U.S. Shuts Down Net Porn Billing Scam

The U.S. Federal Trade Commission (FTC) said Thursday it has charged an overseas company and its principals with billing consumers and attempting to collect payment for Internet-based adult entertainment services and international phone calls that were never purchased or authorized.

According to the commission, Verity International Ltd. and the other defendants also misrepresented that consumers were legally obligated to pay, regardless of whether the user actually accessed the services.

The consumers were also told that that they owed money for a remote Internet connection through Madagascar, when in fact the connection was made through a cheaper location, according to the commission.

Thousands of consumers were billed an average of $250 (US$) apiece, the FTC said.

Influx of Complaints

In addition to Verity, the FTC charged Integretel, Inc. of San Jose, California, and its eBillit subsidiary, along with Robert Green and Marilyn Shein of the United Kingdom.

The FTC said it received almost 600 consumer complaints in “a matter of days,” beginning September 18th.

“When so many consumers call about one issue in such a short period of time, we not only take notice, we take action,” said Jodie Bernstein, director of the FTC’s Bureau of Consumer Protection.

Many consumers who complained to the FTC said they had no idea why they received the bills. Others said a minor in the household, or someone else who did not have the subscriber’s authorization, accessed the adult Web sites and downloaded the Verity dialer software, according to the commission.

Statements from the Accused

Verity issued a statement through its lawyer, Joel Dichtler, asserting that its services “comply fully with all FTC and FCC guidelines” and that all charges, according to the company, are “clearly disclosed” before the dialing software can be downloaded.

The company added that it “desires to work with the FTC” to resolve the matter.

For its part, Integretel, as the company that forwarded the bills on Verity’s behalf, was “caught in the middle” of the problem, said chief executive officer Joe Lynam. The company, he said, is talking to the FTC and expects to be removed from the case.

“It was Verity’s product, Verity’s service” that the bills covered, he said.

Dialing Without Authorization

The Web sites contained a dialer program that provided users with access to the adult site without verifying whether the user was the line subscriber, and the calls were made without asking the user to authorize charges for so-called “videotext” services, the FTC said.

Once the dialer software was downloaded, it disconnected the computer’s modem from the user’s Internet service provider and reconnected the consumer’s modem to the Internet from some overseas location, opening at an adult Web site, according to the FTC complaint.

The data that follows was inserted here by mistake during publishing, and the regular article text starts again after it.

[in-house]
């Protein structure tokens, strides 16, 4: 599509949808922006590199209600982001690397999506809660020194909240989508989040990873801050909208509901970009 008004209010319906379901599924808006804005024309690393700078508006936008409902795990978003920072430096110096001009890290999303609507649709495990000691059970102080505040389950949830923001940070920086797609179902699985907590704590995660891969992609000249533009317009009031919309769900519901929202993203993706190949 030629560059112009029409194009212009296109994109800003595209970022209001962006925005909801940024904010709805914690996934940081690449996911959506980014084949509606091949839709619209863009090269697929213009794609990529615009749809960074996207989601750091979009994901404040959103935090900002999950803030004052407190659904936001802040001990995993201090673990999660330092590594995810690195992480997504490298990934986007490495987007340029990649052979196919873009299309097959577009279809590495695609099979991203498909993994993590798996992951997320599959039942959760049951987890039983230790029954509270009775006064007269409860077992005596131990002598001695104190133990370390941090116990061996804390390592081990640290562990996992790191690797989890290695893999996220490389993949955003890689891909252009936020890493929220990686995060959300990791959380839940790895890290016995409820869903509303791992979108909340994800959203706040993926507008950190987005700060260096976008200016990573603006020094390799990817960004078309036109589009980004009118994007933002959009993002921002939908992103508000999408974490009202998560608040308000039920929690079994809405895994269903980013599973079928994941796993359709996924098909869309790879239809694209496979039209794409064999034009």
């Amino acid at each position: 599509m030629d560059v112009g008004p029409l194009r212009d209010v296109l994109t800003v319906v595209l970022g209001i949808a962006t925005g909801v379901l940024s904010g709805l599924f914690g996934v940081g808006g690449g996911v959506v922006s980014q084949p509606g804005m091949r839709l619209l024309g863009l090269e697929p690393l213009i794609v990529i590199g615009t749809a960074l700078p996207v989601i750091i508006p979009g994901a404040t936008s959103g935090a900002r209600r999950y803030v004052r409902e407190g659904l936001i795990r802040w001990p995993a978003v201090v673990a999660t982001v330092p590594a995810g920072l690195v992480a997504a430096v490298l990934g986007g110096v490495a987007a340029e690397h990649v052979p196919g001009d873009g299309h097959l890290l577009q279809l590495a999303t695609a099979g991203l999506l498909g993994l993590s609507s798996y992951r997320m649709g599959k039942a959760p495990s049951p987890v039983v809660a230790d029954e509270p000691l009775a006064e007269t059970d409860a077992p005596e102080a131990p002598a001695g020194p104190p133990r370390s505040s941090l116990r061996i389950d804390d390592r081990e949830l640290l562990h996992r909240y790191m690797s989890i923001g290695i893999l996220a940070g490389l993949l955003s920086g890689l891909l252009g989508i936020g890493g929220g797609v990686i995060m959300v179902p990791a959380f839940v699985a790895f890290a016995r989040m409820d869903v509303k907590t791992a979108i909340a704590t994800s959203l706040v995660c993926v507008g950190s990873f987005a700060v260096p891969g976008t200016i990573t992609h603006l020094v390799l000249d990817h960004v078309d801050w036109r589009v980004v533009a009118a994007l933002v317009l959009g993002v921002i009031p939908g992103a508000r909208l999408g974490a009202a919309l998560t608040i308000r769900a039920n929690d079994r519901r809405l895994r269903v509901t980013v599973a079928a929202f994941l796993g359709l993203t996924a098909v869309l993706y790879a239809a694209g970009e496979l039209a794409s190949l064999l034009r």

Consumers, the FTC said, were then charged $3.99 per minute for the remote Internet connection.

Thousands of Bills

Integretel, a service bureau and billing aggregator, sent more than 67,000 invoices through its eBillit subsidiary to consumers during the second week of September and 44,000 bills the following week, the FTC said.

Telephone customers who called Verity’s toll-free number “found that it was nearly impossible to reach a customer service representative,” the FTC said. Those who did get through were told that they were responsible for the charges, the commission said.

Court Freezes Assets

The U.S. District Court for the Southern District of New York issued a temporary restraining order against the defendants, freezing their assets, the FTC said.

The commission voted 5-0 to file the complaint, which seeks restitution for the consumers, as well as “disgorgement of ill-gotten gains, along with any additional relief a court deems proper.”

The UK’s Office of Fair Trading, Ireland’s Office of the Director of Consumer Affairs and the Australian Competition and Consumer Commission helped with the investigation, the FTC said.

1 Comment

  • How about unauthorized 900 calls to sex lines that route to an international long distance carrier who charge as high as $8.00 per minute?

    Can something be done about that???

    I had unauthorized calls placed from my home phone for over $3,000 in a three week period.

    Sprint Long Distance is holding me liable for them… Is there hope for help with this???

    Thanx!

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